Teco Theatrical Productions Summer Theater Camp slots filling up fast

Submitted by Buster Miller, originally posted at Examiner.com

Still haven’t figured out a productive activity for your children or teen to do this summer, one that is cost effective during the current recession and may lead into a future career for your youth?

Beginning June 8 – July 31, 2009, TeCo Theatrical Productions, Inc. will offer an eight week summer theater camp at their newly renovated, ecologically friendly facility, the Bishop Arts Theater Center.

Jobs in theater requires all sorts of multitasking entrepreneurial skills and talents.  TeCo’s summer enrichment program provides an array of fun-filled activities that help prepare youngsters for a sustaining career in the arts.

Students will not only learn how to perform on stage but will also learn the business side of the industry:

  • how to prepare a headshot and resume,
  • how to submit headshots & resumes to agencies, and
  • how to audition

Other camp activities include visual and literary arts, African drumming, dance, and music appreciation.

The camp is open to children ages 6 to 17 years old. Only 50 applications will be accepted on a first-come, first serve basis. Camp hours are from 7 am to 5 pm, Mon. thru Thu. which is perfect for working moms and dads. The program culminates with a production by camp participants so parents can witness the transforming power of theater and the arts!

Tuition is only $65 per week and includes breakfast and a lunch! A $50 non-refundable deposit is required to reserve a place in this fun-packed, high energy, enrichment program. Full tuition is due no later than June 1, 2009.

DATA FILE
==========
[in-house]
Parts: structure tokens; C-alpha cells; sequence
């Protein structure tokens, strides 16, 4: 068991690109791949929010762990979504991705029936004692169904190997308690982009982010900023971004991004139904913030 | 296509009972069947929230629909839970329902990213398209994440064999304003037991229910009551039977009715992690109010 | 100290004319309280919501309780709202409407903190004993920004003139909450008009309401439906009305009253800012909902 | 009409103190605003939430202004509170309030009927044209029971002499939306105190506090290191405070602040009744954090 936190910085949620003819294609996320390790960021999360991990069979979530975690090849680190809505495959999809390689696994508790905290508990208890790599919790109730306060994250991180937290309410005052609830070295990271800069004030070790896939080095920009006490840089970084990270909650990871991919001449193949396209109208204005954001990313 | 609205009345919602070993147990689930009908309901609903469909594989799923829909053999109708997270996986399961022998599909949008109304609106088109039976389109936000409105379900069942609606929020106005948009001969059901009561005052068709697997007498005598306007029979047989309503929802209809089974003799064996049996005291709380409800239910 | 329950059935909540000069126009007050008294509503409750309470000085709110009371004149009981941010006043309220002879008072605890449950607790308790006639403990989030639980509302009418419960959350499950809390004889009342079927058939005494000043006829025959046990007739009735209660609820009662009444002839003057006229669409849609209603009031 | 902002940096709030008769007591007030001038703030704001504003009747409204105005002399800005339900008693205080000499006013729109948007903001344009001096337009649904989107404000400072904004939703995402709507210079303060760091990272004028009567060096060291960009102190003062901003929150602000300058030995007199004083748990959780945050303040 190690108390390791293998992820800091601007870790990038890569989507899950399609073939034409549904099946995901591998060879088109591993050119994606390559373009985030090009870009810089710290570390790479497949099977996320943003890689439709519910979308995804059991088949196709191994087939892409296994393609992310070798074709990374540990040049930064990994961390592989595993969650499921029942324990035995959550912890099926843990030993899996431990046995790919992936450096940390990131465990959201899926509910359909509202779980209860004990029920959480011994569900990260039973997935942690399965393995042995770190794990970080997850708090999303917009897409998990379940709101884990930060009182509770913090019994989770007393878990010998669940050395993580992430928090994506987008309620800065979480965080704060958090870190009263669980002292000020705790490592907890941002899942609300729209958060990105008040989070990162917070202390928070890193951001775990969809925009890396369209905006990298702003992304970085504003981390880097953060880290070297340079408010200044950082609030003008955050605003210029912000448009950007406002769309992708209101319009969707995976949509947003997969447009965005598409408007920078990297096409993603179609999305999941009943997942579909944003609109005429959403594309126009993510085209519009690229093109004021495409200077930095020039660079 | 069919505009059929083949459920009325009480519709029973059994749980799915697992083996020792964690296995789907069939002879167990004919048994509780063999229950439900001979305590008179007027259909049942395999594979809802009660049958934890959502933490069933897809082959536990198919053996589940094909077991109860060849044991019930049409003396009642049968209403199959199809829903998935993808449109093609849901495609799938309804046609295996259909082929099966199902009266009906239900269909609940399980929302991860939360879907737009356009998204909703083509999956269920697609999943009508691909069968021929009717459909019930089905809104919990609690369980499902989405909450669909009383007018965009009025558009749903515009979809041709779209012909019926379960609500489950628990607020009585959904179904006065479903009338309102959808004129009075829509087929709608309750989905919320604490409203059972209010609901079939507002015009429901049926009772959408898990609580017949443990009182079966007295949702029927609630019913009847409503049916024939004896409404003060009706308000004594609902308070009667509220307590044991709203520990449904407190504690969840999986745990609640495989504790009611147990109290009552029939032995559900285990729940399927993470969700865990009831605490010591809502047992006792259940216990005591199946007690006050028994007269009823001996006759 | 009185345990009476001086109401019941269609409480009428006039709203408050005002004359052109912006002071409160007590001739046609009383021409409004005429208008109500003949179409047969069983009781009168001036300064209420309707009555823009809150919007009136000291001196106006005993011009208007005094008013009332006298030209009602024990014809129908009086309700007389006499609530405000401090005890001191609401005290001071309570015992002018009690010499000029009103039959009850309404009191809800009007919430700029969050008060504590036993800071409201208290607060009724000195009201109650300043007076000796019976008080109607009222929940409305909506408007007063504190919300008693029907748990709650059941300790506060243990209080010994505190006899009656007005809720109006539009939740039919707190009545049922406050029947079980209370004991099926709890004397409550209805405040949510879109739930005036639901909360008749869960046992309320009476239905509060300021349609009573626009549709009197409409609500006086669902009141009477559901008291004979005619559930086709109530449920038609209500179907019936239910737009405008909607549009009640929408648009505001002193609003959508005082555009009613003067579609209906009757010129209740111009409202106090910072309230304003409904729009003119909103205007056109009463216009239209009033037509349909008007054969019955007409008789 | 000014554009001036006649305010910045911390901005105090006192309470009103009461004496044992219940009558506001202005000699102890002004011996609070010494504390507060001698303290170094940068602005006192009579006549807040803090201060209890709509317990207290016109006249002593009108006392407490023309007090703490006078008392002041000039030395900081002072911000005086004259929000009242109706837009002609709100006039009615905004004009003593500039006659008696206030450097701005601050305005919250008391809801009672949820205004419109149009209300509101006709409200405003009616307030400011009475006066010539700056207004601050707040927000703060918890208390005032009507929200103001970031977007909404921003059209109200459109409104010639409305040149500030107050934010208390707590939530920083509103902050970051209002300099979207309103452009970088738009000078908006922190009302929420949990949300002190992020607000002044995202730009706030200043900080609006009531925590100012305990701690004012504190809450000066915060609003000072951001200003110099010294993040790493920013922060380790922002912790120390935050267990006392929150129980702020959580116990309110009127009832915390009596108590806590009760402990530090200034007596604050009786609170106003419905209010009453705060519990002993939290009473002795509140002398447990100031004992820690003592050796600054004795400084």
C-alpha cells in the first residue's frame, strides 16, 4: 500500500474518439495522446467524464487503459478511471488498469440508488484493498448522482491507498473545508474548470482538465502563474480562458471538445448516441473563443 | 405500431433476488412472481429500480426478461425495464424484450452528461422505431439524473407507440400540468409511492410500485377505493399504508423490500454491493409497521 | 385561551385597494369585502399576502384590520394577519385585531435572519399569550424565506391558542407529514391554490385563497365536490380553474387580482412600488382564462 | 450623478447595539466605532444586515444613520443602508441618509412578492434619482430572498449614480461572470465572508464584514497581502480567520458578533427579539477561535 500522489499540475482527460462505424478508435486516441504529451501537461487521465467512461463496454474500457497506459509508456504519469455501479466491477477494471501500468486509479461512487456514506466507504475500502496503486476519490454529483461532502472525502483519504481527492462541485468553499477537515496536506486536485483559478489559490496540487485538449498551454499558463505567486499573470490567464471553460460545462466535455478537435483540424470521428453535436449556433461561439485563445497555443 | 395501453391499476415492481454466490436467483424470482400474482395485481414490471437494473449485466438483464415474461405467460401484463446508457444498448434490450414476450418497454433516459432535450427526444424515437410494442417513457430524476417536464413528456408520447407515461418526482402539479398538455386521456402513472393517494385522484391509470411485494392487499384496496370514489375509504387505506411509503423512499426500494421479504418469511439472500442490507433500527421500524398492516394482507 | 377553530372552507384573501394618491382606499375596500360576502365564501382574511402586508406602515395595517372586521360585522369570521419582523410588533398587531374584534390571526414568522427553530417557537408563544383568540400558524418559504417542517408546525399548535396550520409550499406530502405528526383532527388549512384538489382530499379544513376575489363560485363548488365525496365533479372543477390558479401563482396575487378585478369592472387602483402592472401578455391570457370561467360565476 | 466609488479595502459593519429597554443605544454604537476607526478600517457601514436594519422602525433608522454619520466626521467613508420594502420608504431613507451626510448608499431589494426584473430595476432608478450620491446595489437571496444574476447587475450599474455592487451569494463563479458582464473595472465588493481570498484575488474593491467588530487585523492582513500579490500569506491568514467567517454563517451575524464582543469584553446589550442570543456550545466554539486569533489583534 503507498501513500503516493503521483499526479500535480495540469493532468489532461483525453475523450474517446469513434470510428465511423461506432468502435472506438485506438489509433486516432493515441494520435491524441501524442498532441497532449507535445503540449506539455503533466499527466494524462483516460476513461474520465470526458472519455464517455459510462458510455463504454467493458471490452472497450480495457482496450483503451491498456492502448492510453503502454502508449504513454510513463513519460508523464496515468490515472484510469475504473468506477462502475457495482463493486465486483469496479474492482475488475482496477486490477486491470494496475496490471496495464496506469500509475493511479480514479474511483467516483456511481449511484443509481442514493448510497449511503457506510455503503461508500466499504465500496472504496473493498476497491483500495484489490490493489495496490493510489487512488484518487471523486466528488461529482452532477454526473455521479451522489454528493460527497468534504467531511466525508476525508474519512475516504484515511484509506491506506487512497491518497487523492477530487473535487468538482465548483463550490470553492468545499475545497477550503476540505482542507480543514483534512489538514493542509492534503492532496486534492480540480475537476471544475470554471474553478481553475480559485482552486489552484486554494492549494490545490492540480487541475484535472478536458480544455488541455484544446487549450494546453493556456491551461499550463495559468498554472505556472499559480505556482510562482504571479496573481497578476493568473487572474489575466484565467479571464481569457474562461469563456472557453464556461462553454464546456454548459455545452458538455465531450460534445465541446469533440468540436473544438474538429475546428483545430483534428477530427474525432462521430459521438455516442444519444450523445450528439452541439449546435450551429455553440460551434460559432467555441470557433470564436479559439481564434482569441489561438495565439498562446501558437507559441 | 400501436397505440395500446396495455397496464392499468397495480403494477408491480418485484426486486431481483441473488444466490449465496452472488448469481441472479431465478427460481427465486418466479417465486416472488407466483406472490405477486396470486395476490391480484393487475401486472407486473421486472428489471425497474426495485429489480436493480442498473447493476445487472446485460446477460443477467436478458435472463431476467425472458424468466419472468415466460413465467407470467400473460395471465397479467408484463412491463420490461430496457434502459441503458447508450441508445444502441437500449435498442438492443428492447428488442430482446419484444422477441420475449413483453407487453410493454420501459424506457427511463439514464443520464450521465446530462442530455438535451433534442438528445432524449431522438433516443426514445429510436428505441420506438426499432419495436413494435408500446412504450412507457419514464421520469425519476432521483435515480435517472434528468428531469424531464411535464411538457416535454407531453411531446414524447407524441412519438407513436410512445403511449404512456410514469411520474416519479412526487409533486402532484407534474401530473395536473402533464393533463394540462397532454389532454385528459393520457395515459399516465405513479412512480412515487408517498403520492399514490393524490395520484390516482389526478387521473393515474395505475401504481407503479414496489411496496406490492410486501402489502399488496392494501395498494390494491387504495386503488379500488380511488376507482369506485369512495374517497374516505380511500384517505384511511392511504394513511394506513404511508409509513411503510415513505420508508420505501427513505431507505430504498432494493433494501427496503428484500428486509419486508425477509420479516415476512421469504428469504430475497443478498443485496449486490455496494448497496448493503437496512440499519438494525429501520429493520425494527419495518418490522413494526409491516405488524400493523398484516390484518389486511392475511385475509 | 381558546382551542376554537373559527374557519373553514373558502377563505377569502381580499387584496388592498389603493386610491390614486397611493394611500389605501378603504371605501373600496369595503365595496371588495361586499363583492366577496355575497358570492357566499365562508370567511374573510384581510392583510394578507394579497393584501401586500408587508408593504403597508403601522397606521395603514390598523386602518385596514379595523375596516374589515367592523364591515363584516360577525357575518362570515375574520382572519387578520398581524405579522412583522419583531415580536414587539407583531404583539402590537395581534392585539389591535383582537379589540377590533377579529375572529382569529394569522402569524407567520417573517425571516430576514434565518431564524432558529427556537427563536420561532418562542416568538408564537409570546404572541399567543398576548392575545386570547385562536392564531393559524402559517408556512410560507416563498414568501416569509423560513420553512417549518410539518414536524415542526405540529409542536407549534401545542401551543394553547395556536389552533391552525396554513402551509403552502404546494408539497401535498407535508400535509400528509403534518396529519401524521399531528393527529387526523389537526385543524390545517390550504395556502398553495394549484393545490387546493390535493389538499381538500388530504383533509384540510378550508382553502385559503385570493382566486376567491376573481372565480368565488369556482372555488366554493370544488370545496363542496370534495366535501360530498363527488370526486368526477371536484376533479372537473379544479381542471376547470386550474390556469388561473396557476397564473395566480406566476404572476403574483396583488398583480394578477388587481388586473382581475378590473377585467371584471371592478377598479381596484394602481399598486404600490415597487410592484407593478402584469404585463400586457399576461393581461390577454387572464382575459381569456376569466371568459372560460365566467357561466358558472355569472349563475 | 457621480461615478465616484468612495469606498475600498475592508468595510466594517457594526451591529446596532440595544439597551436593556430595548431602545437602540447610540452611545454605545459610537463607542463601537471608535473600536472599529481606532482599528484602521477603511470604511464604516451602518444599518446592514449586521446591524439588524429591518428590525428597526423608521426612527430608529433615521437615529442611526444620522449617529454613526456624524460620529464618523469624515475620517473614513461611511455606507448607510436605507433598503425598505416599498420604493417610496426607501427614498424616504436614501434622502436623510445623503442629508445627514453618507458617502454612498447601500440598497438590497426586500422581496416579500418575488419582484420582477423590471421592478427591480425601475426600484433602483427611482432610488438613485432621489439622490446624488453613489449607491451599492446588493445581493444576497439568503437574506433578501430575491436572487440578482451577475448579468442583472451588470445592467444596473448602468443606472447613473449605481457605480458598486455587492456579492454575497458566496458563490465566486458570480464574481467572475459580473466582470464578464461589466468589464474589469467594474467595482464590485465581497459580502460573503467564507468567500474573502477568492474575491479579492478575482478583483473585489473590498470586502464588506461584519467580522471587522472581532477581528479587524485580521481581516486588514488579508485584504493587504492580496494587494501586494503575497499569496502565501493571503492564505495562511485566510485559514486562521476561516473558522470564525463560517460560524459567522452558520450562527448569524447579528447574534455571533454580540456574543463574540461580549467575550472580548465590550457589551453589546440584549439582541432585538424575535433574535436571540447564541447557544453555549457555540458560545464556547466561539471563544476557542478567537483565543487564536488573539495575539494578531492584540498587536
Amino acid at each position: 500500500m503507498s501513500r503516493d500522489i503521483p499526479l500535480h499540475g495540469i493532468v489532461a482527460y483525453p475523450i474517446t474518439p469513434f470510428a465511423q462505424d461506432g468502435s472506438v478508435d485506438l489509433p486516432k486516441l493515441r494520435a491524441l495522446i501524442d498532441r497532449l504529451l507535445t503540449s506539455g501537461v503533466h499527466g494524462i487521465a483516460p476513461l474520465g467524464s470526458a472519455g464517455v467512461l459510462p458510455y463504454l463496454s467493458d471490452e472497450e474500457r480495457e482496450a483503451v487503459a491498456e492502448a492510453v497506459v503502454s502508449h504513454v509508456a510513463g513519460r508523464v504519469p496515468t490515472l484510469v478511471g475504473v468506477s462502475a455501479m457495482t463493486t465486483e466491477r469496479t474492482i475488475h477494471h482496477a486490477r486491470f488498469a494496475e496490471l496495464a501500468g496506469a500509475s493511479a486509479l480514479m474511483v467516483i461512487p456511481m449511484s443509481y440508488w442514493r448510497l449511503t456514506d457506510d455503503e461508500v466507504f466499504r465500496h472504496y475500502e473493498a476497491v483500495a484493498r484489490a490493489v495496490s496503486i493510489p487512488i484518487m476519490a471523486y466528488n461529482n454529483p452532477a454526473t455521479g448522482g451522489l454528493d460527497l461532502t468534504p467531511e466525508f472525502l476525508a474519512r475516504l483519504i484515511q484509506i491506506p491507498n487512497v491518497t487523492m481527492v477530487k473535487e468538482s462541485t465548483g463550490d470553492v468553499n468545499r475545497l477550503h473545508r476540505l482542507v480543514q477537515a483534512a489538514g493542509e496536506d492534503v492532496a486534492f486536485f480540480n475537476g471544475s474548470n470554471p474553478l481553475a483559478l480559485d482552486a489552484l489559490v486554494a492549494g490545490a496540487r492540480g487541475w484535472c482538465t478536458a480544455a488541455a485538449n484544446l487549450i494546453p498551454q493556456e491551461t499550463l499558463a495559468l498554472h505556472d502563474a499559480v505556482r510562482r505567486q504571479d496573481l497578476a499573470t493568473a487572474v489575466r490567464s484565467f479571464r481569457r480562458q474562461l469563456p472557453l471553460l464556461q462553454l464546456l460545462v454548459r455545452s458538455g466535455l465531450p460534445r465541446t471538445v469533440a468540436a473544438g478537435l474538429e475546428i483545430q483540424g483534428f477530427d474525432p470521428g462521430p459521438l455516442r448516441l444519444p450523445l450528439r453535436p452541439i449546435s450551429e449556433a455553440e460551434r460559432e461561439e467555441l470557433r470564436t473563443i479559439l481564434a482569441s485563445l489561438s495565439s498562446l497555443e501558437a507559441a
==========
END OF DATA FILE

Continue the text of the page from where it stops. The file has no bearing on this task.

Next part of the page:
For more info: Contact TeCo Theatrical Productions, Inc. at 214-948-0716 or by email at info@tecotheater.org. TeCo Theatrical Productions is located at the Bishop Arts Theatre Center, 215 S. Tyler St., Dallas, Texas. Founded in September of 1993, TeCo Theatrical Productions is an award-winning multicultural theatre company with IRS 501 (c)(3) tax exempt status whose mission is simple: we are committed to the success of developing artists by performing and educating…always entertaining on purpose.

The Dallas Zoo: Dallas’ Hidden Jewel

During Spring Break, I posted on my Facebook page that I was taking my son to the zoo. “That’s great, I love the Ft. Worth Zoo,” one of my friends replied.” Another commented “we just went to the Ft. Worth Zoo on Monday, he’ll love it.”

I’ve been to the Ft. Worth Zoo and it’s really nice. But believe it or not, there’s a zoo in Dallas….and it’s great.

The best thing about the Dallas Zoo -other that it’s impressive collection of animals- is that it is accessible via DART rail. During Spring Break parking was at a premium, but we just hopped off the train and walked right in.

There was plenty to keep my son’s attention: The Children’s Zoo had petting areas as well as “The Underzone” where kids can crawl through holes to observe the mongoose. A miniature farm where children can pet animals and get up close and personal.

And Texas’ largest zoological experience is set to get even bigger in 2010. Earlier this year, the Dallas City Council approved construction of the “Giants of the Savannah” exhibit, a 10-acre, a safari-like experience that will be the new habitat for giraffes, elephants, lions, wild dogs, and many other African species. Yes Jenny the Elephant will have a bigger and better home.

See Dallas Morning News story on the upcoming African Savannah.

This week we learned that the city of Dallas is woefully in the hole budget wise (go figure), and the Dallas Zoo faces some cuts. But zoo officials say most of the exhibit space lost will be compensated for in the new attractions.

Anyone looking for a great day with the kids that’s easily accessible and surprisingly affordable should check out the Dallas Zoo. No need for us who know about its greatness to keep it to ourselves.

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“STAND” A Tavis Smiley movie airs this Sunday, Dallas South interview with Dr. Cornell West on the way

I just finished up an interview with Dr. Cornell West, which I’m working to have up on the site by this afternoon. We were talking about his role in the movie Stand, which will air this Sunday May 24th on TV One (9 PM Eastern, 8 PM Central).

I will review stand at Dallas South on Friday, but until then watch the above trailer, check out standthemovie.com, and wait for our interview with Dr. Cornell West this afternoon.